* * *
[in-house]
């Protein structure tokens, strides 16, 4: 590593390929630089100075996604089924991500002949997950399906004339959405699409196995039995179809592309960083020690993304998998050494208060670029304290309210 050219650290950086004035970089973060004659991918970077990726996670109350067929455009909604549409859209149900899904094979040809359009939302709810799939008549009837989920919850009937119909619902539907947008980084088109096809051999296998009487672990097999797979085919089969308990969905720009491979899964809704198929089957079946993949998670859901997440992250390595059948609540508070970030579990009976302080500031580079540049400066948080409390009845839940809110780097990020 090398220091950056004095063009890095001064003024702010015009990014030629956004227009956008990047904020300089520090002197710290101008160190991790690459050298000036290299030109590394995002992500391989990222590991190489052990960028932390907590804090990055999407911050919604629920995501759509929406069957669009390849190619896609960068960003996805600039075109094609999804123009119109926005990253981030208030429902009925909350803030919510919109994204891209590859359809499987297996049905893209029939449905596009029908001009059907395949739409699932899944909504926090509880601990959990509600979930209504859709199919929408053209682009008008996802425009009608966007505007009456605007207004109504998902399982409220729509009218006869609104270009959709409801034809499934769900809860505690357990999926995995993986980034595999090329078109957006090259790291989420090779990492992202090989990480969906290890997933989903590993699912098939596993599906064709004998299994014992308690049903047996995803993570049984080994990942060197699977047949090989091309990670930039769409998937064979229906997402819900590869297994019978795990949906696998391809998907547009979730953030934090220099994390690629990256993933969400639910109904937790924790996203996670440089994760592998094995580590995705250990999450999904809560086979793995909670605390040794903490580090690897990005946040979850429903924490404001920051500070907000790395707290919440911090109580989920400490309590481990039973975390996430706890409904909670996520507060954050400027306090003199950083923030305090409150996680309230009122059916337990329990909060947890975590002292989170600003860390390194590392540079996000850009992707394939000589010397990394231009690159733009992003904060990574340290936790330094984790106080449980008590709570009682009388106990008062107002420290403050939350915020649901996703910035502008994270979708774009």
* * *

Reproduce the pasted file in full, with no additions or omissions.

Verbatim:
[in-house]
């Protein structure tokens, strides 16, 4: 590593390929630089100075996604089924991500002949997950399906004339959405699409196995039995179809592309960083020690993304998998050494208060670029304290309210 050219650290950086004035970089973060004659991918970077990726996670109350067929455009909604549409859209149900899904094979040809359009939302709810799939008549009837989920919850009937119909619902539907947008980084088109096809051999296998009487672990097999797979085919089969308990969905720009491979899964809704198929089957079946993949998670859901997440992250390595059948609540508070970030579990009976302080500031580079540049400066948080409390009845839940809110780097990020 090398220091950056004095063009890095001064003024702010015009990014030629956004227009956008990047904020300089520090002197710290101008160190991790690459050298000036290299030109590394995002992500391989990222590991190489052990960028932390907590804090990055999407911050919604629920995501759509929406069957669009390849190619896609960068960003996805600039075109094609999804123009119109926005990253981030208030429902009925909350803030919510919109994204891209590859359809499987297996049905893209029939449905596009029908001009059907395949739409699932899944909504926090509880601990959990509600979930209504859709199919929408053209682009008008996802425009009608966007505007009456605007207004109504998902399982409220729509009218006869609104270009959709409801034809499934769900809860505690357990999926995995993986980034595999090329078109957006090259790291989420090779990492992202090989990480969906290890997933989903590993699912098939596993599906064709004998299994014992308690049903047996995803993570049984080994990942060197699977047949090989091309990670930039769409998937064979229906997402819900590869297994019978795990949906696998391809998907547009979730953030934090220099994390690629990256993933969400639910109904937790924790996203996670440089994760592998094995580590995705250990999450999904809560086979793995909670605390040794903490580090690897990005946040979850429903924490404001920051500070907000790395707290919440911090109580989920400490309590481990039973975390996430706890409904909670996520507060954050400027306090003199950083923030305090409150996680309230009122059916337990329990909060947890975590002292989170600003860390390194590392540079996000850009992707394939000589010397990394231009690159733009992003904060990574340290936790330094984790106080449980008590709570009682009388106990008062107002420290403050939350915020649901996703910035502008994270979708774009």